Overcoming a scarcity mentality involves challenging and changing deeply ingrained beliefs and thought patterns. It requires shifting your focus from lack to abundance, cultivating gratitude for what you already have, embracing a growth mindset, and seeking opportunities for collaboration and cooperation rather than trying to compete.

Seipati’stips on how to overcome a scarcity mindset:

  1. Practice gratitude. The more you focus on being grateful for what you have, the more comes your way. When you practice being grateful, that immediately says “I'm enough.” “I am content with where I am.” Find specific things in your daily life that you can be grateful for and as you do this, you will find it easier to start operating from a sense of abundance as opposed to a sense of scarcity.
  2. Seek therapy or counselling. Seipati encourages people to seek therapy in order to deal with the trauma of operating from a scarcity mindset. This will help you to not only deal with the trauma, but understand where your behaviours may actually be coming from. Getting counsel may help in terms of overcoming whatever the root cause of your trauma is and ultimately, healing from this opens up a world of possibilities for you.
  3. Get support from loved ones. Consider approaching someone in your close circle that you can sit down and talk to. This person should be someone who is able to guide you in terms of your outlook. It’s important to choose someone who has a different outlook on life to the one you currently have, and who will have a positive influence on how you can change your own perceptions about your life.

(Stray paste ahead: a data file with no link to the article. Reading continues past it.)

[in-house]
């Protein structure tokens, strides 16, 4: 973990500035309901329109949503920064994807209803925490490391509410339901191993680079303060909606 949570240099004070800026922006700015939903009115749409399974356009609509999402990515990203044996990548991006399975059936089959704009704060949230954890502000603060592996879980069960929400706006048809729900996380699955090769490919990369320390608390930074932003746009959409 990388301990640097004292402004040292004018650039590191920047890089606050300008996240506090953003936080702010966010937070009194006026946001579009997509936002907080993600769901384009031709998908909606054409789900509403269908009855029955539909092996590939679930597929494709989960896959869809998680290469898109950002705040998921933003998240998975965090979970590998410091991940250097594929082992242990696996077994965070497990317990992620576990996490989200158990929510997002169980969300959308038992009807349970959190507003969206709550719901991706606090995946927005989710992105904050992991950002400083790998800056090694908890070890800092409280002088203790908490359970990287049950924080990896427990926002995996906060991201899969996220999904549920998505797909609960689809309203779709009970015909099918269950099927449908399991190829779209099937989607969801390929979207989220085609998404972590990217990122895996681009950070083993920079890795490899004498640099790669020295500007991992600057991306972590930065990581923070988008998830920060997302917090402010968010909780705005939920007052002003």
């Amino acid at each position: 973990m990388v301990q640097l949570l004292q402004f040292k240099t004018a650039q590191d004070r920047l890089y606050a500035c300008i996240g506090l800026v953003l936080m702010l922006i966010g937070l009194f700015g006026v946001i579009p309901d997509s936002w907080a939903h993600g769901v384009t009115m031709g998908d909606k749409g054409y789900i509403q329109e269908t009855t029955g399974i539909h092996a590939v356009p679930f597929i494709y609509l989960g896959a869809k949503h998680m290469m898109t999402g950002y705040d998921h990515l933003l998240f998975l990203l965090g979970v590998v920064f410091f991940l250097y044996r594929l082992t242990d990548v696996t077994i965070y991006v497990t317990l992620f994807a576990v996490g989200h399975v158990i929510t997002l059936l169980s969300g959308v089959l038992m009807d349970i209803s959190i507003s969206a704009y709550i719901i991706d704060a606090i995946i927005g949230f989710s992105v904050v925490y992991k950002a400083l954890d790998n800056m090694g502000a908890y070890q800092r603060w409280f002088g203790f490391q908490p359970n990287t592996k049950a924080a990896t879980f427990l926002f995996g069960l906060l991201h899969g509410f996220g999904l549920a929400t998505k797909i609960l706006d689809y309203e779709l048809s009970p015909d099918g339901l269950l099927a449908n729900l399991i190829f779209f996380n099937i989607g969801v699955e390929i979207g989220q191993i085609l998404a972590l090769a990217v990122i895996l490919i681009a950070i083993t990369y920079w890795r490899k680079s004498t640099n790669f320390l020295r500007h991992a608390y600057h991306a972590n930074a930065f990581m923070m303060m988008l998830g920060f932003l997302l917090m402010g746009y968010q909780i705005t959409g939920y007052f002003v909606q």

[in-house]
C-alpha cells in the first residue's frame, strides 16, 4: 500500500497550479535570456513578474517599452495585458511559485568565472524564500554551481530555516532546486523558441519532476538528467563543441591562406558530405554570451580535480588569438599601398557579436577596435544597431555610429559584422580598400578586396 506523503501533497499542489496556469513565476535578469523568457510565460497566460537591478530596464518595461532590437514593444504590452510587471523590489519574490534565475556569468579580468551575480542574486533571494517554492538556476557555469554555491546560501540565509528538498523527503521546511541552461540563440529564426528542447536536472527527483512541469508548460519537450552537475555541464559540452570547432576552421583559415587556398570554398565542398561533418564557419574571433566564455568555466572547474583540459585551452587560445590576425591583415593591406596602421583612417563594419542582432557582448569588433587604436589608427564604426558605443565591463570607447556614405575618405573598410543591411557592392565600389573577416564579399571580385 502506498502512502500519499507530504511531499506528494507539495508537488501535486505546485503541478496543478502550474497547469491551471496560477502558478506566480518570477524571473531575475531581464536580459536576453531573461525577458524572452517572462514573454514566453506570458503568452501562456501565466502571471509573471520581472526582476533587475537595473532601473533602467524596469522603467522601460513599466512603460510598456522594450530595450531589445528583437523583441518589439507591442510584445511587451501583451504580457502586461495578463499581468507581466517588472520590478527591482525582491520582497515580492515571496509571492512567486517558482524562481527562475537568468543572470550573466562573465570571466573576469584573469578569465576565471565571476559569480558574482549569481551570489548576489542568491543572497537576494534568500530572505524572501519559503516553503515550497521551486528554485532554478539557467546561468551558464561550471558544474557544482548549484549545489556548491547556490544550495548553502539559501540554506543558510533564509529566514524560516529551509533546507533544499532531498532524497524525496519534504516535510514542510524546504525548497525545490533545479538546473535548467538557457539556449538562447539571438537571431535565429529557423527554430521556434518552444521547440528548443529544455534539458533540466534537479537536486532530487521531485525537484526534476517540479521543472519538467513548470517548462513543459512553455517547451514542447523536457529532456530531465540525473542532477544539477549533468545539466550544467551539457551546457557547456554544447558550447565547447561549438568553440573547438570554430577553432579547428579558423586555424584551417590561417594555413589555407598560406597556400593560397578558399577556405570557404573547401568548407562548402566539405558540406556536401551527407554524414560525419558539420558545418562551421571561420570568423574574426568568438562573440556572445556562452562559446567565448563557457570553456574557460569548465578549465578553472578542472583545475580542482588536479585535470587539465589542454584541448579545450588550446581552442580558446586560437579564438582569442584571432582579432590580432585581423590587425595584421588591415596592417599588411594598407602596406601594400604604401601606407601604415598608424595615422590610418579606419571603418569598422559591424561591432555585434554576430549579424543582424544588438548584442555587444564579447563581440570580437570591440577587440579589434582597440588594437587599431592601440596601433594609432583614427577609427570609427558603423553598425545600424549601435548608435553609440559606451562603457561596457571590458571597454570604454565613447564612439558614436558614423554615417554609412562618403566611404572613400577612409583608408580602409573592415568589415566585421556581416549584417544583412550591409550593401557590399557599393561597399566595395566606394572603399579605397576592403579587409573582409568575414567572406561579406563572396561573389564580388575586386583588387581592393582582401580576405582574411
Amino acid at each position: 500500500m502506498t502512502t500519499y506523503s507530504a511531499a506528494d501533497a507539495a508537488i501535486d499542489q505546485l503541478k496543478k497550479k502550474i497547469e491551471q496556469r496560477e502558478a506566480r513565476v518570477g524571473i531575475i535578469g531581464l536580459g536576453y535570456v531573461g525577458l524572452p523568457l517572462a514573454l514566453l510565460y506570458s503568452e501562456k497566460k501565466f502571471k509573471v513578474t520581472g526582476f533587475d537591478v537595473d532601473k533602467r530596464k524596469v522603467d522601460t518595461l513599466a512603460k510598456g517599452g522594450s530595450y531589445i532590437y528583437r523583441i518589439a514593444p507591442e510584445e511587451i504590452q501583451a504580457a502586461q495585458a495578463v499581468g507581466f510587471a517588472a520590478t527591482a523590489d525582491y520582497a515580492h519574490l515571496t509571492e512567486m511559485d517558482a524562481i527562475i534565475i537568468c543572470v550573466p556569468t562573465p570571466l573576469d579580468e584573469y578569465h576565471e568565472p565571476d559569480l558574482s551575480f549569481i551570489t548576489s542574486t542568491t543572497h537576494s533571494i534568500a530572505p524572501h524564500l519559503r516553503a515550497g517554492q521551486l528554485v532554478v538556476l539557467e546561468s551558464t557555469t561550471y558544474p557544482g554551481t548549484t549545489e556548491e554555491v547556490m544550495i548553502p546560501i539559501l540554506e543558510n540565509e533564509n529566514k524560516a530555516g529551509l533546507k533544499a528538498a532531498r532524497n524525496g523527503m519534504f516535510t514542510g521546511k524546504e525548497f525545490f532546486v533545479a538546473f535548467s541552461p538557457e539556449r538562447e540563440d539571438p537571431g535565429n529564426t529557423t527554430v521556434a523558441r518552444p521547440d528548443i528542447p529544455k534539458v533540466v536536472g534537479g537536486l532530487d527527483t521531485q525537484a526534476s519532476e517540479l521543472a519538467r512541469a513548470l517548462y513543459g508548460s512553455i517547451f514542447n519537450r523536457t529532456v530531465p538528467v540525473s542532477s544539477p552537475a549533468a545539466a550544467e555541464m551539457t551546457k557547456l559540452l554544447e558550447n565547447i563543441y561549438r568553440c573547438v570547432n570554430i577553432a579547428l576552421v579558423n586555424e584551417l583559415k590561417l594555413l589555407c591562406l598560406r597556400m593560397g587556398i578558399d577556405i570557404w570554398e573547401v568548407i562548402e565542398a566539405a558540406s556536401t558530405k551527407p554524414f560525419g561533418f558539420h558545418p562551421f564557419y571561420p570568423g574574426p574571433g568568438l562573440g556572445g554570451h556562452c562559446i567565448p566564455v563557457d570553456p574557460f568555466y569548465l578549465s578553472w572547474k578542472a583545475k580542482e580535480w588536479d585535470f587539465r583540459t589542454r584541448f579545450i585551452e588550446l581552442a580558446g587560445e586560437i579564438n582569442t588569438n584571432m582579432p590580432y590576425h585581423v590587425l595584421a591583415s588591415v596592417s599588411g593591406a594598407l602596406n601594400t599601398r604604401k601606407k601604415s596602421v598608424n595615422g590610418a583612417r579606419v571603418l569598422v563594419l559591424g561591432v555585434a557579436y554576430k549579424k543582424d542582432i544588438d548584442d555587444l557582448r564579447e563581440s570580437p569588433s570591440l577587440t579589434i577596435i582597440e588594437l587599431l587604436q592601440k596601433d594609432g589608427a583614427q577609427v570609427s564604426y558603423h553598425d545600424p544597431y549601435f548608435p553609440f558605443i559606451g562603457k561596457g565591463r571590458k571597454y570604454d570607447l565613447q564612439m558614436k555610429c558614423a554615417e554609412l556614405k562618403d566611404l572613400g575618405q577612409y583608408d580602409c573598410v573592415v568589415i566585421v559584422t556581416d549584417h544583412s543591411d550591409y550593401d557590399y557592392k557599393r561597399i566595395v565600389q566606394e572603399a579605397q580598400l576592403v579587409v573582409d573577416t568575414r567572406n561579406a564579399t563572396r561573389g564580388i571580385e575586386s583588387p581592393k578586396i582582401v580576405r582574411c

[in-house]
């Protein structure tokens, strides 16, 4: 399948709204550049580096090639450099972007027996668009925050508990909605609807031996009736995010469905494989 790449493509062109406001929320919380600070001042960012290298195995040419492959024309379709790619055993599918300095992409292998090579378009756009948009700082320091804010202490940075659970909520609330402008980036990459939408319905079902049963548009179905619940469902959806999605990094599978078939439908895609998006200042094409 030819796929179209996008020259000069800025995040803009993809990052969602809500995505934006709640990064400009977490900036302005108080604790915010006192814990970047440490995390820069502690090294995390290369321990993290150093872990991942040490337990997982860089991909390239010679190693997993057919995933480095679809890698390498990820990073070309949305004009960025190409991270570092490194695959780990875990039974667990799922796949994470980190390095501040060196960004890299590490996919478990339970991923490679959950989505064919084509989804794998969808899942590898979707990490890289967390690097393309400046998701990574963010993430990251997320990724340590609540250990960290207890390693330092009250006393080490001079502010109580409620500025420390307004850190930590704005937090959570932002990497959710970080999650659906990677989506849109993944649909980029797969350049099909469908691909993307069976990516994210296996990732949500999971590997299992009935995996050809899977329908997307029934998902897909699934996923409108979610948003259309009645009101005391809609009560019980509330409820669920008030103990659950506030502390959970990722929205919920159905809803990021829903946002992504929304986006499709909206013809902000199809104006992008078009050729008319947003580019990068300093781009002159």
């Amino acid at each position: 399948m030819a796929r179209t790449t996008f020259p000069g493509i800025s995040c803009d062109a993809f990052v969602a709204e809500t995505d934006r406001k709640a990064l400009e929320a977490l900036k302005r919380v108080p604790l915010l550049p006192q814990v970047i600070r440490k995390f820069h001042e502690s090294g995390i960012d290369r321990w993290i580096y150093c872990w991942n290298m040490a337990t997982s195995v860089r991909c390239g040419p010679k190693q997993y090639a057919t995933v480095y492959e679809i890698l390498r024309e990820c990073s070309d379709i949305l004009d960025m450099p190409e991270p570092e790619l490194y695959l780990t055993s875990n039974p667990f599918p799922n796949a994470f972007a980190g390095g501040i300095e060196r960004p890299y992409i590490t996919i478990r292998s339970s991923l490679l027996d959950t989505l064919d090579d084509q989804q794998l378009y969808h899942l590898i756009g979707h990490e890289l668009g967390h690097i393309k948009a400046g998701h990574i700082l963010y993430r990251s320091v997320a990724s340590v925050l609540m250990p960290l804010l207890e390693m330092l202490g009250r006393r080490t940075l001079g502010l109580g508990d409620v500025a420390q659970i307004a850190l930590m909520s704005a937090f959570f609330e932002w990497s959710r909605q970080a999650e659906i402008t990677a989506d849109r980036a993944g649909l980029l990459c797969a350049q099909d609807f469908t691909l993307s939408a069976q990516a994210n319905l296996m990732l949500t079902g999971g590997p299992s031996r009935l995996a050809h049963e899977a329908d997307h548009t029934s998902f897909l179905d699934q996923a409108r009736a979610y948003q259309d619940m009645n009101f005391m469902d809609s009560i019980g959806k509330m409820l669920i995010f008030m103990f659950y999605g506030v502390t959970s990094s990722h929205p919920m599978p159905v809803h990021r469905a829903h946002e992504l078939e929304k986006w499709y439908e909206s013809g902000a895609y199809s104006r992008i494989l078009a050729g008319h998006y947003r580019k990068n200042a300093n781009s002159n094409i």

4. Attend workshops that can help you manage your finances. Having a clear picture of where your money is going, how you spend your money, how you save and what it is that you want to do with your money will help you draw up a budget that works for you, and that balances your needs and goals.
  5. Consider you mental health. Reduce your levels of stress around how you approach your finances and the quality of life that you want. Remember that healthy people make good decisions. Don’t neglect your physical being, stay physically active, consider your mental health and focus on making sure that you are present in the moment and you're actually enjoying your life.
  6. Reframe how you think about abundance. Move away from being critical of yourself. Ask yourself: Is my current life and the way that I live aligned with my goals? And if it's not, make changes. Recognise the fact that you have the power to change the situation that you are in. And that just because somebody else has something does not mean it's been taken away from you.

In the words of former professional baseball player Wade Boggs, “A positive attitude causes a chain reaction of positive thoughts, events and outcomes.”

For more information and resources you can do our Values & Money course which examines your current attitudes, behaviour and values around each of these money values: honesty in earning, responsibility in spending, self-control in saving, wisdom in borrowing and generosity in giving.

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Bonolo Mokua

Bonolo is a multimedia journalist and content creator at Heartlines. She has experience in online and radio media production and helps spread the Heartlines message on multiple platforms.